UCLA Basketball: Is It Time to Hit the Panic Button?
Remember the hype over the UCLA basketball team coming into this season?
It seems like ages ago, but you may have the faintest memory of expectations surrounding a highly prized recruiting class, including two Top 5 recruits. Dust of the banks of your memory, you’ll remember bits and pieces, including a No. 13 preseason ranking.
Back to reality, now. A month into the season and the Bruins are 5-3, most recently falling to San Diego State in the Wooden Classic. Simply stated, it’s been rough.
An unconvincing overtime win over Irvine, a loss against their first challenging opponent (Georgetown), and a startling loss to Cal Poly at home have added to the initial struggle to get Shabazz Muhammad to clear eligibility as well as the transfers of Tyler Lamb and Josh Smith.
It hasn’t been a smooth ride by any means, and the Bruins’ season has not only slowed down shortly after gaining early-season momentum with three consecutive wins to start season but has nearly derailed, all before conference play has begun.
It’s déjà vu for Bruins fans. It was only a year ago that the Bruins were ranked in the Top 25 and spiraled out of control in the beginning of the season, ultimately culminating in a disappointing 19-17 record, finishing sixth in the Pac-12 and missing out on an NCAA Tournament berth.
Although this year’s team is fundamentally more talented, who’s to say it isn’t headed on the same road? Is it time to hit the panic button?
The Bruins haven’t quite reached the point of breaking the glass and sounding the alarm, but they’re walking on eggshells as they wrap up nonconference play in December.
Stephen Dunn/Getty Images
In UCLA’s upcoming five games before the Pac-12 tips off (12/8: Texas, 12/15: Prairie A&M, 12/18: Long Beach State, 12/22: Fresno State, 12/28: Missouri), it must win a majority of the games and at least give No. 12 Missouri a run for its money if the Bruins can’t win on their home court.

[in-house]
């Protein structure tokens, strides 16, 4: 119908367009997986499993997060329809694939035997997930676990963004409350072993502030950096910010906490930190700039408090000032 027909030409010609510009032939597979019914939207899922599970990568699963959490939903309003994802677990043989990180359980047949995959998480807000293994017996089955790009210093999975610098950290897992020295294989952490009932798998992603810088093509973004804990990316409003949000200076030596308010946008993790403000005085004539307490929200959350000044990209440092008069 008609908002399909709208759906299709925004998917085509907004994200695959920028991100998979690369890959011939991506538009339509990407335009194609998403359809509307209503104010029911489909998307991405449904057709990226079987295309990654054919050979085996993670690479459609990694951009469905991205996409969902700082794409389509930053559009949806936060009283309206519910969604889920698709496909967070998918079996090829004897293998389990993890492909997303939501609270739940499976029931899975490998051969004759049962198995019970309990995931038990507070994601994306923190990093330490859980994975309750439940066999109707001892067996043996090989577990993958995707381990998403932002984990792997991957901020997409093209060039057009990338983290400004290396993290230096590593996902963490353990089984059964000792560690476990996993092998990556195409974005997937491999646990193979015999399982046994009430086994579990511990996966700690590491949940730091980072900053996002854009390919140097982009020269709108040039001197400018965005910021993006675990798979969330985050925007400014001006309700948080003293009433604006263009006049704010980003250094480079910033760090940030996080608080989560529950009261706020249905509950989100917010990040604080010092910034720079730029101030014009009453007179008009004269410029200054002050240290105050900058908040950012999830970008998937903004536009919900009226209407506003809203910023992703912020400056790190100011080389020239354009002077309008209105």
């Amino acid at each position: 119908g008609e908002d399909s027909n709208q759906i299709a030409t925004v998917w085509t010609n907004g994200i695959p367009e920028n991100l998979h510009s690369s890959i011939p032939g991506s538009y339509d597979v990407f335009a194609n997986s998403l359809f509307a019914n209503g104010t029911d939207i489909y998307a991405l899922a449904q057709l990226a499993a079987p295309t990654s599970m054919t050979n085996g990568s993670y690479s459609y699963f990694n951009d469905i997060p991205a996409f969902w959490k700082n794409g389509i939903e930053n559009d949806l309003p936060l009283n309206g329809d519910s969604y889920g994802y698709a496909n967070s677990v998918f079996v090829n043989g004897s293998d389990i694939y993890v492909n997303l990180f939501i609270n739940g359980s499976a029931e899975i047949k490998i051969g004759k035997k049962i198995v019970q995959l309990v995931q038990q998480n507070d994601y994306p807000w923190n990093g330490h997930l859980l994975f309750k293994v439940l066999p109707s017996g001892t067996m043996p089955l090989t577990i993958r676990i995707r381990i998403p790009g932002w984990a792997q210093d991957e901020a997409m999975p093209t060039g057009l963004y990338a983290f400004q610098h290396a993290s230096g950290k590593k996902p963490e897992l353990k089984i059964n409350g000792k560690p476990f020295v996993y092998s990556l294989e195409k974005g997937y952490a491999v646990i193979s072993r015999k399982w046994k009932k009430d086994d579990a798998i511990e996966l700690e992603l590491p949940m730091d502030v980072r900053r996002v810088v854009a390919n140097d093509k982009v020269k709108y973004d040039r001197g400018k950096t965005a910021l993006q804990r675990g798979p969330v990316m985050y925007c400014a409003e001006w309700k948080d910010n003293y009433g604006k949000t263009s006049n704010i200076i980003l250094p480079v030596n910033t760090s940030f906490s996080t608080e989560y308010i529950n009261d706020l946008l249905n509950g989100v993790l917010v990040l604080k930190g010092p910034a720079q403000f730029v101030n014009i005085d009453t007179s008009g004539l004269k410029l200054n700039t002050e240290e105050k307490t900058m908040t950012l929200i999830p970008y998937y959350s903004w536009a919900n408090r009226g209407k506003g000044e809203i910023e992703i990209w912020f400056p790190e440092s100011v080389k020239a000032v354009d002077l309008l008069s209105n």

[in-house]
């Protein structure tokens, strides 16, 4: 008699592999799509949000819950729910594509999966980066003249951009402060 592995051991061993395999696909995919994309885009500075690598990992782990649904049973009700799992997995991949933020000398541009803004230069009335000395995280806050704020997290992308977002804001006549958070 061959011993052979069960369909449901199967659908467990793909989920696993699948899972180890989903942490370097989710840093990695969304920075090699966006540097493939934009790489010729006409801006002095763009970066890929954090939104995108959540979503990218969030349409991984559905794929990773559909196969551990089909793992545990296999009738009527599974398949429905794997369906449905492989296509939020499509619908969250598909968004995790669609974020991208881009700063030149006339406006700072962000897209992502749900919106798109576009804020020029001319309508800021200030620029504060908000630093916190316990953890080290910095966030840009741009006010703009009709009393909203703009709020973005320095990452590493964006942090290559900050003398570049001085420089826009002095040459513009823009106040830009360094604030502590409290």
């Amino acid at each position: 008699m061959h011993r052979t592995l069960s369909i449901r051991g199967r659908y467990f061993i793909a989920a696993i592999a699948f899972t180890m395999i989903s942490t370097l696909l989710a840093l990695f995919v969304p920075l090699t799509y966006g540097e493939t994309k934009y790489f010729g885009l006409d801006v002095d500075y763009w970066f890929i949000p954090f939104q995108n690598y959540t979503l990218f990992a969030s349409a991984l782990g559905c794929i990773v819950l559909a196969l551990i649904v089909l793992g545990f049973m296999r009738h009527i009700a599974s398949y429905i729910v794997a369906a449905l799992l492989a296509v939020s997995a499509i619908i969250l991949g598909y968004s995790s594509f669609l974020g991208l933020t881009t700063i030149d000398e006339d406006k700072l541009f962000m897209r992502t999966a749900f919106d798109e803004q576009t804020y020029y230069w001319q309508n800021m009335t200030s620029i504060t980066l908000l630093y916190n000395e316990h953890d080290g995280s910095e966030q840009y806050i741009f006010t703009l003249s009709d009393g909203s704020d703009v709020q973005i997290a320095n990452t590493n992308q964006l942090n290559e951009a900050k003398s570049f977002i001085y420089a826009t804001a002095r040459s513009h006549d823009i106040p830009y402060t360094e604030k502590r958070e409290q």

This Bruins squad may have talent, but it’s an unrefined talent at that, which begs Coach Howland to quickly assist his players in acclimating to the college game. This team needs to jell at lightning speed or it will be blown out of the water in the Pac-12 like last year’s team.
"I'd say I'm not really comfortable out there still," Muhammad said after UCLA’s game against SDSU. "I'm still working through it and it's a learning process so I'm going to learn through it."
The prospect of freshmen center Tony Parker joining his fellow highly recruited counterparts gives UCLA some sense of assurance to add to the hopeful rapid on-court maturation of Muhammad, Anderson, and Adams; however, that prospect needs to become realized very soon.
With their remaining nonconference games dwindling down, the Bruins face a tremendously important matchup this Saturday when they take on Texas. It’s a crucial game not only because they need to bounce back from a tough loss to San Diego State but also because the Bruins have an outstanding chance to prove themselves against a fellow young, similarly ranked team.
If UCLA is able to overcome Texas, it will have proved itself as a resilient team that still embodies the enormous potential that had it highly ranked coming into the season and will have the opportunity to garner a four-game win streak heading into its final nonconference game against No. 12 Missouri.
If not, the Bruins register their first back-to-back losses and fall to 5-4 on the season, which will wipe away any momentum and sink team morale if they don’t maintain perspective, which is likely given the lack of leadership on the court and from Coach Howland on the bench.
So, while it may not yet be time to hit the panic button, it’s in the Bruins’ peripheries as they enter Saturday with hammer in hand.
What is the duplicate article?
Why is this article offensive?
Where is this article plagiarized from?
Why is this article poorly edited?